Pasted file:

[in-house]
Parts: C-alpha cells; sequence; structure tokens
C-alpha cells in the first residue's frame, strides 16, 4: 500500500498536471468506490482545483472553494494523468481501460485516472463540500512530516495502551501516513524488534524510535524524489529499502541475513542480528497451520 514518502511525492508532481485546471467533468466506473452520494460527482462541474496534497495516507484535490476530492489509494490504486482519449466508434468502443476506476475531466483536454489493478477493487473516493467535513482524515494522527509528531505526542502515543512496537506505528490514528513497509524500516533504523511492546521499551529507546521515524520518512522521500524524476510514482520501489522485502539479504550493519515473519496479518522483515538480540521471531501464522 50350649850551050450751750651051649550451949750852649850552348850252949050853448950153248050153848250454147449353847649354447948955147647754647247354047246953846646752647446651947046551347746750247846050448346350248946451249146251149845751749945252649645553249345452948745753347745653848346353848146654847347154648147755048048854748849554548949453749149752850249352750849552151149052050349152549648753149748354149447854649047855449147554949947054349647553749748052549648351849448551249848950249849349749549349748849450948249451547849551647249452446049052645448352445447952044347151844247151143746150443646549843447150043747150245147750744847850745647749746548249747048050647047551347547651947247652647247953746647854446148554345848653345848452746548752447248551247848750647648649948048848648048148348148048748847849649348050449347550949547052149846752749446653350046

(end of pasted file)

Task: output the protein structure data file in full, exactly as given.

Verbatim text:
[in-house]
Parts: C-alpha cells; sequence; structure tokens
C-alpha cells in the first residue's frame, strides 16, 4: 500500500498536471468506490482545483472553494494523468481501460485516472463540500512530516495502551501516513524488534524510535524524489529499502541475513542480528497451520 514518502511525492508532481485546471467533468466506473452520494460527482462541474496534497495516507484535490476530492489509494490504486482519449466508434468502443476506476475531466483536454489493478477493487473516493467535513482524515494522527509528531505526542502515543512496537506505528490514528513497509524500516533504523511492546521499551529507546521515524520518512522521500524524476510514482520501489522485502539479504550493519515473519496479518522483515538480540521471531501464522 50350649850551050450751750651051649550451949750852649850552348850252949050853448950153248050153848250454147449353847649354447948955147647754647247354047246953846646752647446651947046551347746750247846050448346350248946451249146251149845751749945252649645553249345452948745753347745653848346353848146654847347154648147755048048854748849554548949453749149752850249352750849552151149052050349152549648753149748354149447854649047855449147554949947054349647553749748052549648351849448551249848950249849349749549349748849450948249451547849551647249452446049052645448352445447952044347151844247151143746150443646549843447150043747150245147750744847850745647749746548249747048050647047551347547651947247652647247953746647854446148554345848653345848452746548752447248551247848750647648649948048848648048148348148048748847849649348050449347550949547052149846752749446653350046